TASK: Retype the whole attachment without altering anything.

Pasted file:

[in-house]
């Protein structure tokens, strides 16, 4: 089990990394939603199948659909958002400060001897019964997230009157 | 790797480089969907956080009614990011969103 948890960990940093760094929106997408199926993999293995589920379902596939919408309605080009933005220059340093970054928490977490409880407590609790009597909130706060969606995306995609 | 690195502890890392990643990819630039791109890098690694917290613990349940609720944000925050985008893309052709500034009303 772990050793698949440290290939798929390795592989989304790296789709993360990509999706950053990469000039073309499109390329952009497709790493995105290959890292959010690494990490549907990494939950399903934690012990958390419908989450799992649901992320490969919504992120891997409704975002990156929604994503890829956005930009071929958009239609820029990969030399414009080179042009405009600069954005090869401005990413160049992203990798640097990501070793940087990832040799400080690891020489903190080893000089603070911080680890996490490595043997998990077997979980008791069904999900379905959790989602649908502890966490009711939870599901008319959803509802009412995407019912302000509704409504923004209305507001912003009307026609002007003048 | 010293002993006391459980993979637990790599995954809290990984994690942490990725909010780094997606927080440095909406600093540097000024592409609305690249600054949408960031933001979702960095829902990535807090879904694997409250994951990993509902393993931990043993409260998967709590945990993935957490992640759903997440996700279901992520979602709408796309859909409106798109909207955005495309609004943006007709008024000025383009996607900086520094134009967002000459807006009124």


[in-house]
């Protein structure tokens, strides 16, 4: 089990990394939603199948659909958002400060001897019964997230009157 | 790797480089969907956080009614990011969103 948890960990940093760094929106997408199926993999293995589920379902596939919408309605080009933005220059340093970054928490977490409880407590609790009597909130706060969606995306995609 | 690195502890890392990643990819630039791109890098690694917290613990349940609720944000925050985008893309052709500034009303 772990050793698949440290290939798929390795592989989304790296789709993360990509999706950053990469000039073309499109390329952009497709790493995105290959890292959010690494990490549907990494939950399903934690012990958390419908989450799992649901992320490969919504992120891997409704975002990156929604994503890829956005930009071929958009239609820029990969030399414009080179042009405009600069954005090869401005990413160049992203990798640097990501070793940087990832040799400080690891020489903190080893000089603070911080680890996490490595043997998990077997979980008791069904999900379905959790989602649908502890966490009711939870599901008319959803509802009412995407019912302000509704409504923004209305507001912003009307026609002007003048 | 010293002993006391459980993979637990790599995954809290990984994690942490990725909010780094997606927080440095909406600093540097000024592409609305690249600054949408960031933001979702960095829902990535807090879904694997409250994951990993509902393993931990043993409260998967709590945990993935957490992640759903997440996700279901992520979602709408796309859909409106798109909207955005495309609004943006007709008024000025383009996607900086520094134009967002000459807006009124």